3.7cm PAK – Germany’s Basic WWII Antitank Gun

Germany developed its first 37mm (or as German designations put it, 3.7cm) antitank gun in the last months of World War One; a very simple design built using barrels from obsolete Hotchkiss revolving cannons. In the mid 1920s, the concept was reinvigorated by Rheinmetall, which developed a much more modern 37mm gun using a much larger and higher-pressure case (37 x 249mm). In its initial pattern, the Tak as it was called (Tankabwerhkanone) has wooden spoke wheels and non suspension, intended for transport by horse. A small number were made for the German military (to avoid aggravating the conditions of the Treaty of Versailles), and the gun was sold commercially by Rheinmetall. The Soviet Union in particular was interested, and used the 3.7cm Tak as the basis for its later 45mm antitank gun.

Between 1934 and 1936, a number of changes were made to the design. The wooden wheels were replace with steel wheels and pneumatic rubber tires, and spring suspension was added to allow the gun to be towed at higher speed by motor vehicles. The designation also changed at the time from tank-abwehrkanone to panzer-abwehrkanone, as the new term “panzer” entered the German military parlance. Under Germany’s 1930s rearmament program, the Versailles limitations were ignored, and Pak production took off. By September of 1939, the German military has some 11,200 of the guns in service. They were solid dependable guns at the beginning of World War Two, but became obsolete by 1941 as tank armor began to rapidly increase. A new tungsten-core AP round was introduced in 1940, and a rfile-grenade-like hollow charge munition (the stielgranate 41) added in 1941, but there was stopgaps at best. The last few 3.7mm Paks were built in early 1942, as both it and the 50mm Pak 38 were phased out in favor of the 75mm Pak 40 antitank gun.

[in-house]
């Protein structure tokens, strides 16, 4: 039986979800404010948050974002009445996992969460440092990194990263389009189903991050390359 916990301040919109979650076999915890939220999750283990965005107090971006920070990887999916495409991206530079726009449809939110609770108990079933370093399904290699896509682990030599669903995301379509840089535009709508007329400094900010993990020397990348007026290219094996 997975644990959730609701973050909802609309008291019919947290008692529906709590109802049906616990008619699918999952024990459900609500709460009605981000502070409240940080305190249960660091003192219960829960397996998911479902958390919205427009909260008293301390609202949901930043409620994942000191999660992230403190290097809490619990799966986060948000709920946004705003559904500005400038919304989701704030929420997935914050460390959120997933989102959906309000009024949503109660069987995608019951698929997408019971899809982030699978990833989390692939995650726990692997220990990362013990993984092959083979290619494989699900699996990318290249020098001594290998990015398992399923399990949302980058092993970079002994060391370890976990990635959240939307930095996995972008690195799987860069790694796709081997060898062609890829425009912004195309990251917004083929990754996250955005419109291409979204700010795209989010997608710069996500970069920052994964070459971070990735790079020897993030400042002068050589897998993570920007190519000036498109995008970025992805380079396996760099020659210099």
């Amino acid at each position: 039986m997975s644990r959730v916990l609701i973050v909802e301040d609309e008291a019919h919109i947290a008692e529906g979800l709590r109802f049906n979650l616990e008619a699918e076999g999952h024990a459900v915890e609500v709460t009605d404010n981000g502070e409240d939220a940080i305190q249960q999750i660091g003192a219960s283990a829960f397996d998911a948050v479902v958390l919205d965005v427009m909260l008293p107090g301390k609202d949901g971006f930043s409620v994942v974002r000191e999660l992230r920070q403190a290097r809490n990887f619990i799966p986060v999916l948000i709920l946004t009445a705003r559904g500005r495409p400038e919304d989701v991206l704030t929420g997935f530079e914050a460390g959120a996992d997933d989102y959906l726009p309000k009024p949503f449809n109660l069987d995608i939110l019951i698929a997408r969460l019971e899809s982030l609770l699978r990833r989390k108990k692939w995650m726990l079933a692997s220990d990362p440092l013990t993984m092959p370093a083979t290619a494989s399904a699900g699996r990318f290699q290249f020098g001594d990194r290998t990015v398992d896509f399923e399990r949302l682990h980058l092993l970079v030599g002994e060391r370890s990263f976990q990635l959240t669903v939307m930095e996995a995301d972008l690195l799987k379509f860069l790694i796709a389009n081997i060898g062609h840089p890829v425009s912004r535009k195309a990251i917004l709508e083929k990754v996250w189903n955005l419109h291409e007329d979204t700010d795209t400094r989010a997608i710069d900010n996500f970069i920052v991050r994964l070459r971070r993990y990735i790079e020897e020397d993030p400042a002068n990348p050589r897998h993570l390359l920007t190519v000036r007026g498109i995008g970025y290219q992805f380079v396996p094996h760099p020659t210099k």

There is an excellent article on the development and use of the 3.7cm Pak at Tank Archives.

I’d like to thank DriveTanks.com for giving me the opportunity to bring you their 3.7mm Pak! They have a very cool collection of armored vehicles, artillery, and machine guns available for rental in Texas; check them out!